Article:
I think the first time I encountered the word “techno-pagan” was in the late 1990s, in — some of you might remember this — Nancy Lebovitz’s calligraphic button catalog. Someone could probably do a doctoral dissertation on her calligraphic buttons as a cultural transmission medium in the Pagan and Science Fiction/Fantasy fandom communities in the mid-Atlantic region in the 1980s and 90s, I’m not sure how much that got out to other areas. I’ll just mention her website,

But when I saw that, immediately, I was like, “hey — that’s me!”

And it’s not just me. Any gathering of Pagan folk is likely to have a disproportionate percentage of STEM folks. Even back in the 1970s, before the web or even before the personal computer revolution, when Margot Adler was researching her book Drawing Down The Moon, she found:

A striking number of Neo-Pagans worked in scientific and technical fields, and all felt there was absolutely no conflict between their scientific work and their belief in, or use of, magic. A doctor of physical chemistry, working at a major corporation in a high position, told me, “Science is the study of natural phenomena. Witchcraft is learning to live in this world on a natural basis. There is a lot in common. It’s all one world. The energies we study in science are the same energies we work with in Witchcraft.”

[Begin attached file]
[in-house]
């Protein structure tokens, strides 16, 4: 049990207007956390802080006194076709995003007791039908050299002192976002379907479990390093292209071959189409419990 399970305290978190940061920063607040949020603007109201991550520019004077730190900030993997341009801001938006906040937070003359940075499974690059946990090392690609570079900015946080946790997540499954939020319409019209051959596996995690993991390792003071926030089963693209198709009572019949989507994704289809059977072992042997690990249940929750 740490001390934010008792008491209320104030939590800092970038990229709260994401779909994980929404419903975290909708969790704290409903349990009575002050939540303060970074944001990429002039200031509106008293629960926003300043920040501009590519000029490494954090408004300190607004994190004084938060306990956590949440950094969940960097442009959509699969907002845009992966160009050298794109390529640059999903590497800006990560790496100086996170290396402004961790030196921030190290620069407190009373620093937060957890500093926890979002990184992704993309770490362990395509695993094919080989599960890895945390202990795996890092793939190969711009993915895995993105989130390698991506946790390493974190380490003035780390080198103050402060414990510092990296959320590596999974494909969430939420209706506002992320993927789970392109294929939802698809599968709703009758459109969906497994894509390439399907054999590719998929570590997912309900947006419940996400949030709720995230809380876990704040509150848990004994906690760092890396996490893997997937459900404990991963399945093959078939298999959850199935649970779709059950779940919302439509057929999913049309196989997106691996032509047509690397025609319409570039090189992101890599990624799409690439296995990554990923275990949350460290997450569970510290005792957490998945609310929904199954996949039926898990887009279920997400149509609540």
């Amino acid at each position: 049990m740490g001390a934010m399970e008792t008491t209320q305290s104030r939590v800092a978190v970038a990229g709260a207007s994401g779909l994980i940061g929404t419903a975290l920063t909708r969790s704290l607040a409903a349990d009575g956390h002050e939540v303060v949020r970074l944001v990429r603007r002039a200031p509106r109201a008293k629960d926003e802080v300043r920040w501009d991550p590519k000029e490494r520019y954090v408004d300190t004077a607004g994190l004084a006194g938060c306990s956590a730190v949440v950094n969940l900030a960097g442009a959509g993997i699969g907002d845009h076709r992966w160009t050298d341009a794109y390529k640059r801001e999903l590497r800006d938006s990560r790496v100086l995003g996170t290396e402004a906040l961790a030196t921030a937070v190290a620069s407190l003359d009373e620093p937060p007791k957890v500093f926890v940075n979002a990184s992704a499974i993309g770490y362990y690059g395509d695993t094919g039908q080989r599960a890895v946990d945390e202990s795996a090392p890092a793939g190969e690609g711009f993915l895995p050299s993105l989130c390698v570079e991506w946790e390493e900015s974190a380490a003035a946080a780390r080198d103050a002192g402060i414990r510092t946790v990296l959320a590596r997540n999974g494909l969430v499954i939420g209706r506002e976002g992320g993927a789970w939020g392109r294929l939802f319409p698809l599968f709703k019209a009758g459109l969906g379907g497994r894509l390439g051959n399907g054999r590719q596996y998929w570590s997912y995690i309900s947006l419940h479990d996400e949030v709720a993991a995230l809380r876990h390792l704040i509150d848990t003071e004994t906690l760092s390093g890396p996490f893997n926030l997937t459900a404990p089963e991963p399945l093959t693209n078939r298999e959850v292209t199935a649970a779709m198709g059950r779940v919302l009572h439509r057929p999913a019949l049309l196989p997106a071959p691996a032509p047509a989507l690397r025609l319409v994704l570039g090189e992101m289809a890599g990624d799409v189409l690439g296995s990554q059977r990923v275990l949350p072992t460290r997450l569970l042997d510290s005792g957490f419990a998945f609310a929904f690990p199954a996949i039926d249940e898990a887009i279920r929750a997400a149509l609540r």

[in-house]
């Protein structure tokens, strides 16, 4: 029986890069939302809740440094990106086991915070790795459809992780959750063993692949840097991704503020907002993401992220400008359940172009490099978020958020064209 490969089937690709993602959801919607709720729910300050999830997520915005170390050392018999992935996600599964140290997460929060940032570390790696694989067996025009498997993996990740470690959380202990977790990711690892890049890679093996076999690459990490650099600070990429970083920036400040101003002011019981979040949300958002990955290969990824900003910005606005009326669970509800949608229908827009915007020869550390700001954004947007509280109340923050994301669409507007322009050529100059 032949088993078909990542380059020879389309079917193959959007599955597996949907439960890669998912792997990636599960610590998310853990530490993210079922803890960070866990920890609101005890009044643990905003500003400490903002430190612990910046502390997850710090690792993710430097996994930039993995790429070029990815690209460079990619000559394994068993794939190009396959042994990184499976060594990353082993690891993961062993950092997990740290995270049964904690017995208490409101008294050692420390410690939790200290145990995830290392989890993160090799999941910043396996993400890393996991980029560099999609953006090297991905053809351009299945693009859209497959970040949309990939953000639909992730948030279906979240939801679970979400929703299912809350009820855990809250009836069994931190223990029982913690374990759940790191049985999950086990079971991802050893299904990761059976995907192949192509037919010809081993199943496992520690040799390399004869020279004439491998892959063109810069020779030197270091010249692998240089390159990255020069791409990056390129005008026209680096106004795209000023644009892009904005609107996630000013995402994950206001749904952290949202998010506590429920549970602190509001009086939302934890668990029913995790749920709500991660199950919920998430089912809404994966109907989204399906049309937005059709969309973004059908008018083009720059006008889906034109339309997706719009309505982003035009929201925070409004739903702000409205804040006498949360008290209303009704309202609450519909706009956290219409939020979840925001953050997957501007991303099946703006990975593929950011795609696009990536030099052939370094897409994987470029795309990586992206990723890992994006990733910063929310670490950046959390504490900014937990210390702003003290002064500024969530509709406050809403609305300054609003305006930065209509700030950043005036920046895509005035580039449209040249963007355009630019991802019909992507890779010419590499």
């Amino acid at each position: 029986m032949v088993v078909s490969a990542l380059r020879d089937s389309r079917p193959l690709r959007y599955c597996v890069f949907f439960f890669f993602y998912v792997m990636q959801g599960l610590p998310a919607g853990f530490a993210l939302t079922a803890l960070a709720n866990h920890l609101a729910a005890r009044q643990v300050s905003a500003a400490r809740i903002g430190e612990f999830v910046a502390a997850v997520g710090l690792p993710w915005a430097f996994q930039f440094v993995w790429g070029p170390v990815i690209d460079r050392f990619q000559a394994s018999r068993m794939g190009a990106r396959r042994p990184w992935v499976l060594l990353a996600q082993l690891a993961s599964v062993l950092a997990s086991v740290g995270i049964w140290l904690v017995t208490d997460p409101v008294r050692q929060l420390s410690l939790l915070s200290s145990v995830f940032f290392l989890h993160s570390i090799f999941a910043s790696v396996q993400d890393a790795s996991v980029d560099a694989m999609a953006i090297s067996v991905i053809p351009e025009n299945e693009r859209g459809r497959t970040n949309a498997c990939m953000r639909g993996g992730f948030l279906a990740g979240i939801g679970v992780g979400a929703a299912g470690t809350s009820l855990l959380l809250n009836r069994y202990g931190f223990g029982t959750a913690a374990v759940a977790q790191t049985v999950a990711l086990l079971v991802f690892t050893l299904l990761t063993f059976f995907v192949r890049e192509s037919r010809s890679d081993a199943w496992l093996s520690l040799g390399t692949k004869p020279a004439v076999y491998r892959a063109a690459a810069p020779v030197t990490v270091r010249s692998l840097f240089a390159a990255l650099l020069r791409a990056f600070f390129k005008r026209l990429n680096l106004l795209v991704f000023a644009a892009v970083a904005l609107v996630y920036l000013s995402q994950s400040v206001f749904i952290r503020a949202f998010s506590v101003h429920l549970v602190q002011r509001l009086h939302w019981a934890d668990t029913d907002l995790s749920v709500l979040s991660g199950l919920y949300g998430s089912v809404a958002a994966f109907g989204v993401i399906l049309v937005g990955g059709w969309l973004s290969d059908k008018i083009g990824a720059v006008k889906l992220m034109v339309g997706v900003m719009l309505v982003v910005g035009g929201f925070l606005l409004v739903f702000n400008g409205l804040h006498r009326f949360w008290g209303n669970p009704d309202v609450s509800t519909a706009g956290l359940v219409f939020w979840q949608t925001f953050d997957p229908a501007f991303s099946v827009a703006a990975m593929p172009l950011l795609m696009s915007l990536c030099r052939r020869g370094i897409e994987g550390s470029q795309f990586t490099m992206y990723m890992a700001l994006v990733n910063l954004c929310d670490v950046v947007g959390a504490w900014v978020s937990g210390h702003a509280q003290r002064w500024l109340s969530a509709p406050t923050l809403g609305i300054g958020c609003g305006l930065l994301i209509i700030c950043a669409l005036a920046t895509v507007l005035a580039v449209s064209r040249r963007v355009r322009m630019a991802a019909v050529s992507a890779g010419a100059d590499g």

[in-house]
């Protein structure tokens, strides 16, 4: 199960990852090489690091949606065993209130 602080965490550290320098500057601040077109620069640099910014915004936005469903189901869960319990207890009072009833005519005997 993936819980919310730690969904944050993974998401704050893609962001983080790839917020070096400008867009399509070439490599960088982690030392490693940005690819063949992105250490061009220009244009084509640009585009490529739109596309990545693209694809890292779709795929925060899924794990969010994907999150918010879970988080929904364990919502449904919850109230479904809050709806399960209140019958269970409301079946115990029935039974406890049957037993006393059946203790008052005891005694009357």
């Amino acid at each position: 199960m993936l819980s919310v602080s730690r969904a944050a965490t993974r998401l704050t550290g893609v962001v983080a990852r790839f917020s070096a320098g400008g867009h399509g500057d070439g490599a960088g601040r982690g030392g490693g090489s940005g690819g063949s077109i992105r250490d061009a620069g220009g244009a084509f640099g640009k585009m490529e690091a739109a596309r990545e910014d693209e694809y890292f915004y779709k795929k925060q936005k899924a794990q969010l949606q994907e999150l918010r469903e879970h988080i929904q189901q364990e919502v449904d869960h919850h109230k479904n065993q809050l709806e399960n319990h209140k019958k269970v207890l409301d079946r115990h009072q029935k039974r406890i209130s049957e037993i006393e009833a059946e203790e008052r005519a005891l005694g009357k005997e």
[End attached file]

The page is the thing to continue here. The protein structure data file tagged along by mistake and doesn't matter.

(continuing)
Another interview subject “added that science and magic were simply ‘subjective’ and ‘objective’ sciences, and that different sets of tools were needed for each” [Adler, 385-86], which seems about right to me.

This still held when Adler conducted a survey in 1985 for the the revised edition of Drawing Down The Moon; the most common occupation given was “Computer programmer, systems analyst, or software developer”.[Adler, 446]

1980s/90s Computer Culture

Now that, 1985, is right about when I was a little proto-geek. I wrote my first program in the summer of 1981 (in BASIC on a PDP-11 at a summer program for gifted kids at Western Maryland College, now McDaniel College) — that was the same summer that the IBM PC was released. And I got my first job in tech at the end of 1993, just as we were entering the time known as the September That Never Ended, when Delphi and AOL brought a huge influx of naive new users on to USENET.

This is also the period when cyberpunk SF is getting going, with Vernor Vinge’s True Names, published in 1981, William Gibson’s Neuromancer in 1984, and Count Zero — the important-for-our-purposes sequel — in 1986, and Neal Stephenson’s Snow Crash in 1992.

And over this time computer games developed from arcade games like 1981’s Donkey Kong, to the landmark immersive first person shooter Doom, released near the end of 1993.